Although no specific guidelines exist, it is recommended that foods selected for total diet studies (TDS) represent 80–95% of the population's diet( 1 ). Typically, the first step involves analysing population food intakes. The selected foods are then grouped into food groups for further sampling and analysis. The aim of this study was to investigate the demographic diversity of TDS food groups using data from the EFSA Comprehensive Database( 2 ), which was developed from national food consumption surveys and represents 7 population groups for 22 European countries. The percentage contribution of these food groups to the diet are presented for each population group. TDS food selection (prior to food grouping) was based on 90% of the weight of food consumed and a consumer rate ⩾5%.
* Availability of surveys varied across countries (n): Infants 2; Toddlers 7; Children 13; Teens: 10; Adults; Elderly 7; Very Elderly 6.
Using this approach, the percentage (%) contribution to the diet differed appreciably for almost all food groups for infants in comparison to the other population groups. Individual food group contribution varied across population groups, with milk and dairy products contributing more to the younger age groups, while drinking water was the greatest % contributor to the diet across all groups apart from children. This research shows that while TDS may account for 80–95% of the diet, demographic diversity exists regarding food groups and should be taken into account when planning a TDS food list.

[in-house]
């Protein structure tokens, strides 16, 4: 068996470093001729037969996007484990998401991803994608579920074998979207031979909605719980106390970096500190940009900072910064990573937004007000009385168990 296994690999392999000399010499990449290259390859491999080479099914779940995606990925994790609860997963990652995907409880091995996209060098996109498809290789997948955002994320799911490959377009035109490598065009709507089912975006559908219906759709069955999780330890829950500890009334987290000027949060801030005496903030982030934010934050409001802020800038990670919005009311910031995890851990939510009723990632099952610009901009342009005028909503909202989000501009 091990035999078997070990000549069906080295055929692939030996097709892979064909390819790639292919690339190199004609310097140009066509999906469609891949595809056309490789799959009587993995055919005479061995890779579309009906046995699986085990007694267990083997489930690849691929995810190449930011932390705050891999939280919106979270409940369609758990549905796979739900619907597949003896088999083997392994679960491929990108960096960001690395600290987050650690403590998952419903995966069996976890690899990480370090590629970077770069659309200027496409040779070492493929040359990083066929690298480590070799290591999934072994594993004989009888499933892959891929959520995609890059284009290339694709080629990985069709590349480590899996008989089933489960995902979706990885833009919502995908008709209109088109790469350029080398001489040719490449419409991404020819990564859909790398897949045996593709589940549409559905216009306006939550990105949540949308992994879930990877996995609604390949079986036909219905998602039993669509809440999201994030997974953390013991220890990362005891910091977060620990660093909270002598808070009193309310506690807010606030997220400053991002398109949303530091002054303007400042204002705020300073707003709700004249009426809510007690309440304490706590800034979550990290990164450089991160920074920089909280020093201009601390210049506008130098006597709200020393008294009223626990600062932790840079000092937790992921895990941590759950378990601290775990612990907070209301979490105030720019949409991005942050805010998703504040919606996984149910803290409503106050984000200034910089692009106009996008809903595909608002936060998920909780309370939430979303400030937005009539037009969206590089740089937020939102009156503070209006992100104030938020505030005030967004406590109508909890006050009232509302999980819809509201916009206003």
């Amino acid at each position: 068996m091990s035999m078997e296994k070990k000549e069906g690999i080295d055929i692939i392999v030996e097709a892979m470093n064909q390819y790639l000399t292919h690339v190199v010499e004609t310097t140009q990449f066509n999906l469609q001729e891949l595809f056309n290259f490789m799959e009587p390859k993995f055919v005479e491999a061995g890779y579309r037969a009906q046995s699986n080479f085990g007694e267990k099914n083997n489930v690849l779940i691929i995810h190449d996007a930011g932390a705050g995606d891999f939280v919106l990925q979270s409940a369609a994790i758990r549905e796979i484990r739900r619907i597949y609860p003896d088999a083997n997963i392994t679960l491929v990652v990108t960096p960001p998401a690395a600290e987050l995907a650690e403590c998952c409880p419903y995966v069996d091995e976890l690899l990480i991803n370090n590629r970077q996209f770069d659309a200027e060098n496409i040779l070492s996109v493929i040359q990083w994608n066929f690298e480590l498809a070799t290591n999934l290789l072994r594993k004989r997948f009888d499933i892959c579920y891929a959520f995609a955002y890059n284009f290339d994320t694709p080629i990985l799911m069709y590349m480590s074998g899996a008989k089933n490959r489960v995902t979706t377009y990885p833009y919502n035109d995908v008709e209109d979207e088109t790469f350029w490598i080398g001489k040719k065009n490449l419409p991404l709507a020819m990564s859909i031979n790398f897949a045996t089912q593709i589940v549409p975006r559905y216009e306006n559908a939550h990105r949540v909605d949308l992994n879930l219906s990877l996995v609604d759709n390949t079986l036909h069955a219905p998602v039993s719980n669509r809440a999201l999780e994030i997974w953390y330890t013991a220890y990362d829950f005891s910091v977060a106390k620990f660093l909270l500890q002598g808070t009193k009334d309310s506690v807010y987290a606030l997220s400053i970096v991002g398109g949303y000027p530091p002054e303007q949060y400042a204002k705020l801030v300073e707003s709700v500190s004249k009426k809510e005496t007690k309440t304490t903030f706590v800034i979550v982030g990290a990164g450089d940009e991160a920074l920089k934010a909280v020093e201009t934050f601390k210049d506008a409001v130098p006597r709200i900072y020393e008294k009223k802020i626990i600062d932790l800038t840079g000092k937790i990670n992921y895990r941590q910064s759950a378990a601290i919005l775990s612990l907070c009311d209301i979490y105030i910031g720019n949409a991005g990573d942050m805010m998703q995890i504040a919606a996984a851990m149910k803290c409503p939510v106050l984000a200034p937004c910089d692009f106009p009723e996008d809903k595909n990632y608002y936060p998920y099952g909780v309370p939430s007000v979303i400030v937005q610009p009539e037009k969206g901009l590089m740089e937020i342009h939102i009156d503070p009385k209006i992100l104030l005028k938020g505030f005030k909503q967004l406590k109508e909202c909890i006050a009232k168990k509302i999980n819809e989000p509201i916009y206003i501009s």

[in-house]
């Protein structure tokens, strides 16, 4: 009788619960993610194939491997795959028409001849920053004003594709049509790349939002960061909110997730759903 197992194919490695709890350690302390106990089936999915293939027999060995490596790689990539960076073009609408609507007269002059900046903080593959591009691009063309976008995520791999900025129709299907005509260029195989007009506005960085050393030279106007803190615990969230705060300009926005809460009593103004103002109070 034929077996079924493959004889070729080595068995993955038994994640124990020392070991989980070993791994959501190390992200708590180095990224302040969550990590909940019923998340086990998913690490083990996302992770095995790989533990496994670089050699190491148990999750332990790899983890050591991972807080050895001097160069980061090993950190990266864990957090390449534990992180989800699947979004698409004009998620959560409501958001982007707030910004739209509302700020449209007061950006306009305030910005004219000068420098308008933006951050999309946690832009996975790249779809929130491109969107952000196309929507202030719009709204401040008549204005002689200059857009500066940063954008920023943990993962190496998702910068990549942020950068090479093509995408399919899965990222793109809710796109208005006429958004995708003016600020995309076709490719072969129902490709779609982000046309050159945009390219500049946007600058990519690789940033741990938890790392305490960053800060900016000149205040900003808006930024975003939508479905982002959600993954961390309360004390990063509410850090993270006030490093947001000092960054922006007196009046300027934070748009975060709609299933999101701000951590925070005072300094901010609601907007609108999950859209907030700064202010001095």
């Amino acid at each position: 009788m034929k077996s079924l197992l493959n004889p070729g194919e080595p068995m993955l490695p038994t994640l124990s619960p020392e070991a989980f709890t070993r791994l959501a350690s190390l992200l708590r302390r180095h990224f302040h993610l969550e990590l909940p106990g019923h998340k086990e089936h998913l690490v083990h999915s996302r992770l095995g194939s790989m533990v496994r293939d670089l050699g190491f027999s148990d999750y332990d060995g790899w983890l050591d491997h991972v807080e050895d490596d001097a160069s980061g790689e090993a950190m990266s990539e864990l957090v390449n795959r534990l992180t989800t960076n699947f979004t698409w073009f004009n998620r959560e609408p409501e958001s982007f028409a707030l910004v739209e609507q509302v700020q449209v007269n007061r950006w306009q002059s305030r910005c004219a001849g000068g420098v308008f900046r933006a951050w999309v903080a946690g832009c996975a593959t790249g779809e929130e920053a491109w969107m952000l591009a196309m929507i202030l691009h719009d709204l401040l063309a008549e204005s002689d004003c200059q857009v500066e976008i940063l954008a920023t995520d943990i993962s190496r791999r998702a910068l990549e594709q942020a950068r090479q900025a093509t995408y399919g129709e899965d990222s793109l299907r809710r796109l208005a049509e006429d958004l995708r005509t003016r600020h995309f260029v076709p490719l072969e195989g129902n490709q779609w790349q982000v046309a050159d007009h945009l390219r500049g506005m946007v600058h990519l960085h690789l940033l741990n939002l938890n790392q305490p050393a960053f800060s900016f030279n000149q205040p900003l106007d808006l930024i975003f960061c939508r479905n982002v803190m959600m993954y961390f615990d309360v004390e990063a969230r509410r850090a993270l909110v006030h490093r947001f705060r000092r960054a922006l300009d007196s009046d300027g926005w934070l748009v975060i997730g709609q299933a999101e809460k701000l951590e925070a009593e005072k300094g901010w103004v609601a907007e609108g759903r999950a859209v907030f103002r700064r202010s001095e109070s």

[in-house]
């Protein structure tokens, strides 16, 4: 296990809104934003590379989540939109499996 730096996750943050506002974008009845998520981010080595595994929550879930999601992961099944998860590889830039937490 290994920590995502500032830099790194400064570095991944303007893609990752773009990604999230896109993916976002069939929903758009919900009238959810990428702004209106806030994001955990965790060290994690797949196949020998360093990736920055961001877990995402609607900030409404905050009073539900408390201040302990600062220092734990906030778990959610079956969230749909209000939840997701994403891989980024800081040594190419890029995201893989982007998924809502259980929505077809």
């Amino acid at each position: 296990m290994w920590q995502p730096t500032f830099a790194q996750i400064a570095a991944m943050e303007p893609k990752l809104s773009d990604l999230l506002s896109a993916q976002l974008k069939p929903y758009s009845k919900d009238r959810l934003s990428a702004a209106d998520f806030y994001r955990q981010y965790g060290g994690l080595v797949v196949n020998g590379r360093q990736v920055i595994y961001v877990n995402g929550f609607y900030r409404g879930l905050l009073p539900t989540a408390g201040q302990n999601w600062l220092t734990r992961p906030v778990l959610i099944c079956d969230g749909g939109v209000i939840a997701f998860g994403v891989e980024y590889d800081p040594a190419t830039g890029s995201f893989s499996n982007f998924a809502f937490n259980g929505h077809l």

The research leading to these results received funding from the European Union 7th Framework Programme (FP7/2007-2013) under Grant Agreement 289108 (Total Diet Study Exposure). This publication reflects only the authors' views, and the Community is not liable for any use made of the information contained therein.